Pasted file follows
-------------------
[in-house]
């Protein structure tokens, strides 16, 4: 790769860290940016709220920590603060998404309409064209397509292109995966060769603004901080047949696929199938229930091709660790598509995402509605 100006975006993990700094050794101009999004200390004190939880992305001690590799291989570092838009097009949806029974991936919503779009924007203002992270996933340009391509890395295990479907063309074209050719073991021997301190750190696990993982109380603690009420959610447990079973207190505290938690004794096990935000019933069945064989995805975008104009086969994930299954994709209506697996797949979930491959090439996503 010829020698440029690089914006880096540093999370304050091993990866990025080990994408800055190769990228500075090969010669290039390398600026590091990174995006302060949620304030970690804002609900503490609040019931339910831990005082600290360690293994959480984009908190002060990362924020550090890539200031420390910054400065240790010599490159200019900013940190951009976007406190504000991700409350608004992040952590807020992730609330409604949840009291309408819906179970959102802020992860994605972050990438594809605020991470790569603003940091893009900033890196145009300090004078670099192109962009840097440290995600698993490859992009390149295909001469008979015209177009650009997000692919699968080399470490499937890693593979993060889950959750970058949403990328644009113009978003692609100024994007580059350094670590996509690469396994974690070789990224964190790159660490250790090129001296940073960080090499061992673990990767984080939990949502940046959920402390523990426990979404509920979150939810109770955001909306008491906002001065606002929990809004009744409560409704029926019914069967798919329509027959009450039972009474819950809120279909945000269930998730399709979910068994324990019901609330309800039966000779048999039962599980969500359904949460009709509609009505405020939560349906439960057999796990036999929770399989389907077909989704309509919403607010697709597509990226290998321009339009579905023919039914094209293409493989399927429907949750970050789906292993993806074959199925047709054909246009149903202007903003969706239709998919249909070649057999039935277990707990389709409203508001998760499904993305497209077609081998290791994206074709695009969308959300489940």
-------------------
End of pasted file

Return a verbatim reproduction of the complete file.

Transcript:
[in-house]
């Protein structure tokens, strides 16, 4: 790769860290940016709220920590603060998404309409064209397509292109995966060769603004901080047949696929199938229930091709660790598509995402509605 100006975006993990700094050794101009999004200390004190939880992305001690590799291989570092838009097009949806029974991936919503779009924007203002992270996933340009391509890395295990479907063309074209050719073991021997301190750190696990993982109380603690009420959610447990079973207190505290938690004794096990935000019933069945064989995805975008104009086969994930299954994709209506697996797949979930491959090439996503 010829020698440029690089914006880096540093999370304050091993990866990025080990994408800055190769990228500075090969010669290039390398600026590091990174995006302060949620304030970690804002609900503490609040019931339910831990005082600290360690293994959480984009908190002060990362924020550090890539200031420390910054400065240790010599490159200019900013940190951009976007406190504000991700409350608004992040952590807020992730609330409604949840009291309408819906179970959102802020992860994605972050990438594809605020991470790569603003940091893009900033890196145009300090004078670099192109962009840097440290995600698993490859992009390149295909001469008979015209177009650009997000692919699968080399470490499937890693593979993060889950959750970058949403990328644009113009978003692609100024994007580059350094670590996509690469396994974690070789990224964190790159660490250790090129001296940073960080090499061992673990990767984080939990949502940046959920402390523990426990979404509920979150939810109770955001909306008491906002001065606002929990809004009744409560409704029926019914069967798919329509027959009450039972009474819950809120279909945000269930998730399709979910068994324990019901609330309800039966000779048999039962599980969500359904949460009709509609009505405020939560349906439960057999796990036999929770399989389907077909989704309509919403607010697709597509990226290998321009339009579905023919039914094209293409493989399927429907949750970050789906292993993806074959199925047709054909246009149903202007903003969706239709998919249909070649057999039935277990707990389709409203508001998760499904993305497209077609081998290791994206074709695009969308959300489940």